On Sept. 11, the Dorsky welcomed a new exhibit into their lineup: a gallery honoring their 20th anniversary of operation on the SUNY New Paltz campus, entitled “The Dorsky at 20.”
The museum’s history started in the fall of 2001 when the dreams of Samuel Dorsky, Niel Trager and several other artists came true on the night of Oct. 20.
The exhibit will be located in the Sara Bedrick gallery, and is being curated by Dorsky staff members Amy Frederickson and Wayne Lempka. It will be available for public viewing until Dec. 12.
According to a sign near the front of the room, this exhibition is the first half of a two-part celebration that will be displayed in the museum over the course of their anniversary year.
“The art works included here mark the celebratory nature of reaching an important milestone in our history,” the sign continues. “More importantly, these gifts honor community and culture; they reflect on our past but also help to guarantee a future in which we can continue to educate, entertain and engage audiences far and wide.”
The works of art featured consist of donations and gifts from museum contributors, with pieces dating back to the 1860’s being on display.
Most of the artists featured have origins in upstate New York, including locations such as Oneonta, Newburgh, New Paltz and other townships in Ulster County. There are also artists that have roots in New Jersey, and even different countries as shown in a series of drawings gathered from the archives of multiple French artists.
In the middle of the gallery resides a set of newspaper clippings commemorating landmark events in the Dorsky’s history, one of them being an New Paltz Oracle article from 1999 announcing the building of the museum.
“This gallery will be the second largest of all in the SUNY system, as well as the third largest in the region, totalling 17,000 square feet,” an excerpt from the story reads. “It will contain 9,000 square feet of exhibition space, including the already existing 4,100 square feet as well as studios and classrooms.”
Another piece of the Dorsky’s origins featured is a shovel used in the groundbreaking ceremony of the museum that happened in 1998. It hangs on the walls of the gallery and contains signatures of the guests that attended the ceremony.
By making a left when one enters the room, viewers are greeted by a bust of Samuel Dorsky himself created by artist Loyd Glasson in 1971. The description is a short overview of Dorsky’s life and career.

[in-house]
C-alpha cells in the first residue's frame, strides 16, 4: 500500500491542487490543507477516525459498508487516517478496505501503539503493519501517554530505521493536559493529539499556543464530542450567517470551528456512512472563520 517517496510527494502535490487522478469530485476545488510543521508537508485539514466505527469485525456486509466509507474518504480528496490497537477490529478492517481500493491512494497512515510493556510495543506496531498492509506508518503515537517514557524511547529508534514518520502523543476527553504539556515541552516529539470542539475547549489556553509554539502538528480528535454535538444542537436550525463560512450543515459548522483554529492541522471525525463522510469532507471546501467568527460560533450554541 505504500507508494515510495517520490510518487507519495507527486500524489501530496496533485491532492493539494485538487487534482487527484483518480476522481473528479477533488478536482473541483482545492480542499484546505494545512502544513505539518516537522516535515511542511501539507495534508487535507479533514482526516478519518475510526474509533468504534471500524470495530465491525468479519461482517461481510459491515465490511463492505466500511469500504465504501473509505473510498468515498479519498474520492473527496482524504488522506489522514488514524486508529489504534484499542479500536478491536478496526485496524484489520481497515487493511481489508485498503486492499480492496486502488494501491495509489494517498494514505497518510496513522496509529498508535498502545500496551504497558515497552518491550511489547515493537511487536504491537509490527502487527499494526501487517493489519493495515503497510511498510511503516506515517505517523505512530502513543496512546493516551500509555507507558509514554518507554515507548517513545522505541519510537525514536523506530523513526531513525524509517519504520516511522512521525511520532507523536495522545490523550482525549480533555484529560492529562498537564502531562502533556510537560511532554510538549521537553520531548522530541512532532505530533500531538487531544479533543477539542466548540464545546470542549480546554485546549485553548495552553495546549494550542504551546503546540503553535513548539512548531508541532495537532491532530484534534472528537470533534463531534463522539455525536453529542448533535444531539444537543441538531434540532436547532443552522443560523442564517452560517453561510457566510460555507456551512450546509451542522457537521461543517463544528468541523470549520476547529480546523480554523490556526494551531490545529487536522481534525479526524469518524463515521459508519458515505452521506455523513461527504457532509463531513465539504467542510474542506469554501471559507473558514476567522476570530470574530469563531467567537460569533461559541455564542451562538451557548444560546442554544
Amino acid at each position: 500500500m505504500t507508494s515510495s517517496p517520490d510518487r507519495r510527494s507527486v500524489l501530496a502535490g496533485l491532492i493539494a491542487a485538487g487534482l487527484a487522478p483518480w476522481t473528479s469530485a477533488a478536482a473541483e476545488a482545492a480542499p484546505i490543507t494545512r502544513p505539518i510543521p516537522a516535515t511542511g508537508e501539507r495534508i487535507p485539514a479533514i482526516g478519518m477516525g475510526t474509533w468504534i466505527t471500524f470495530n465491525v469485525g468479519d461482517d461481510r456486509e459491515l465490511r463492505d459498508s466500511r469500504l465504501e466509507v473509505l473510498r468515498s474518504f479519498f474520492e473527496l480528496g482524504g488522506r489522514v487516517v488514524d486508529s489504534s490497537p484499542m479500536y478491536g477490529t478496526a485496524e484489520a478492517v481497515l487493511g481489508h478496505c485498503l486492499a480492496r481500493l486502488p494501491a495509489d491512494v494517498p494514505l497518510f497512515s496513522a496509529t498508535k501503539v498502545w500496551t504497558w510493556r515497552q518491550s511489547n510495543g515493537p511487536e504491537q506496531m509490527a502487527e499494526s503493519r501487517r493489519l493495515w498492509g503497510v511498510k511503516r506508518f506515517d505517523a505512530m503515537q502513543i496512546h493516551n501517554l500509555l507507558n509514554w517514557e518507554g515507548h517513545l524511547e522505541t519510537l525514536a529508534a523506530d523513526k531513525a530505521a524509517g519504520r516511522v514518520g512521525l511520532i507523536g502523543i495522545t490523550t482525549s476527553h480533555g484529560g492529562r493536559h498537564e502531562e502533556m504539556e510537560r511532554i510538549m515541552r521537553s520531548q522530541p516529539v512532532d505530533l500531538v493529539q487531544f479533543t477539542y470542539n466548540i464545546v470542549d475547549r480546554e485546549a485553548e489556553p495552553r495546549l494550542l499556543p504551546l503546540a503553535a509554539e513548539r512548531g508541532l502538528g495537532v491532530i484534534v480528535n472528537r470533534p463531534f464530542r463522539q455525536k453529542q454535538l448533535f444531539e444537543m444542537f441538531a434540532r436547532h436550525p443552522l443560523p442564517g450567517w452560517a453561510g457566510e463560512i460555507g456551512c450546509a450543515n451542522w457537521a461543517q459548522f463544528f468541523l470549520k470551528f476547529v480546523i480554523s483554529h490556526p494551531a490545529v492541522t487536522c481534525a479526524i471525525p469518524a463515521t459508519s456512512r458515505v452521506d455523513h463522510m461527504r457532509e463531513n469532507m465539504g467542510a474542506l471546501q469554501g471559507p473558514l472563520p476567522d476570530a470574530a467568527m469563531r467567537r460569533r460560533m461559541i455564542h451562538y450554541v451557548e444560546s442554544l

“Dorsky had a long history of supporting university museums as well as other small museums outside major cultural centers to provide their students and their communities with original works of art to study and enjoy,” it says. “His lead gift to the SUNY New Paltz Foundation provided the vision and impetus for the construction of a new museum building…generating the enthusiasm and momentum that we continue to experience today on the campus and in the community.”
In the middle of the room, one can find a collection of ancient Chinese artifacts and statues from the 13th and 14th centuries, donated to the museum by an anonymous contributor. A few steps down and one is greeted with modern statues, sculpted by Grace Baskt Wapner in 2004, which resemble trees and use garden imagery. This juxtaposition of time periods is just one of the many examples that show the range of donations curated for this exhibit.
Despite there being many works of art from around the world, a good percentage of the art is focused on local scenes from the Upstate New York area. With titles of paintings such as Newburgh Heights Looking South, ca. 1683 by Thomas Benjamin Pope and Shawangunk Correctional Facility — Wallkill, New York, 2002 by Sandow Birk, the Dorsky, which has played a huge role in the development of the Hudson Valley arts scene, pays homage to the artists that have helped them gain the recognition they have 20 years later.
A booklet that visitors can take in front of the exhibit brings up the fact that the Dorsky opened up shortly after the 9/11 terrorist attacks in 2001.
“Today, as we mark our 20th anniversary, we are in the middle of another war, that of a world pandemic,” it’s reflection, written by curators Waynre Lempaka and Amy Frederickson says.
In 2020, the museum had to close in March due to the COVID-19 outbreak. Its doors were shut for six months, but has since bounced back from its period of struggle. This powerful exhibition showcases how the museum, its staff and curators and the artists themselves have taken this pandemic and turned their hardships around.
“Today, as we mark our 20th anniversary, we are in the middle of another war, that of a world pandemic,” it’s front page says. “These two crises, bookending a twenty-year period, demonstrate that the arts can survive and act as a healing force in times of uncertainty.”